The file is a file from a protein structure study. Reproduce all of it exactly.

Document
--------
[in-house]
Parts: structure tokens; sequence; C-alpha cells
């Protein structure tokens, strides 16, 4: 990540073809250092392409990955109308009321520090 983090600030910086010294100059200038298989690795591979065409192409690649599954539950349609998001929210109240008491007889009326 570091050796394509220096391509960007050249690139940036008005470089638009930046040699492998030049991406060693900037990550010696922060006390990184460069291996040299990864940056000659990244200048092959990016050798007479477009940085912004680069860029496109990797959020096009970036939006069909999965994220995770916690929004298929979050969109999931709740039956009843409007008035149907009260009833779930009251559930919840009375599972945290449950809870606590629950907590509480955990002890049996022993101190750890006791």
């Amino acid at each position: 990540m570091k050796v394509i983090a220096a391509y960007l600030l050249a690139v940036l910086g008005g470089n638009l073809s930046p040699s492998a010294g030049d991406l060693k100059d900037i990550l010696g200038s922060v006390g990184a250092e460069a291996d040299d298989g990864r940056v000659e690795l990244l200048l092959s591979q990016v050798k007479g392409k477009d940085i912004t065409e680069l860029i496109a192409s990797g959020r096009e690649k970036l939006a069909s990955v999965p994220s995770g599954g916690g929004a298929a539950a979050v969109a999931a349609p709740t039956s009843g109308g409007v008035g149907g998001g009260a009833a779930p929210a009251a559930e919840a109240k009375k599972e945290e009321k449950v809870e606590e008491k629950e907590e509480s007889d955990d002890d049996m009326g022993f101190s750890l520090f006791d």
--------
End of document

[in-house]
Parts: structure tokens; sequence; C-alpha cells
């Protein structure tokens, strides 16, 4: 990540073809250092392409990955109308009321520090 983090600030910086010294100059200038298989690795591979065409192409690649599954539950349609998001929210109240008491007889009326 570091050796394509220096391509960007050249690139940036008005470089638009930046040699492998030049991406060693900037990550010696922060006390990184460069291996040299990864940056000659990244200048092959990016050798007479477009940085912004680069860029496109990797959020096009970036939006069909999965994220995770916690929004298929979050969109999931709740039956009843409007008035149907009260009833779930009251559930919840009375599972945290449950809870606590629950907590509480955990002890049996022993101190750890006791």
């Amino acid at each position: 990540m570091k050796v394509i983090a220096a391509y960007l600030l050249a690139v940036l910086g008005g470089n638009l073809s930046p040699s492998a010294g030049d991406l060693k100059d900037i990550l010696g200038s922060v006390g990184a250092e460069a291996d040299d298989g990864r940056v000659e690795l990244l200048l092959s591979q990016v050798k007479g392409k477009d940085i912004t065409e680069l860029i496109a192409s990797g959020r096009e690649k970036l939006a069909s990955v999965p994220s995770g599954g916690g929004a298929a539950a979050v969109a999931a349609p709740t039956s009843g109308g409007v008035g149907g998001g009260a009833a779930p929210a009251a559930e919840a109240k009375k599972e945290e009321k449950v809870e606590e008491k629950e907590e509480s007889d955990d002890d049996m009326g022993f101190s750890l520090f006791d």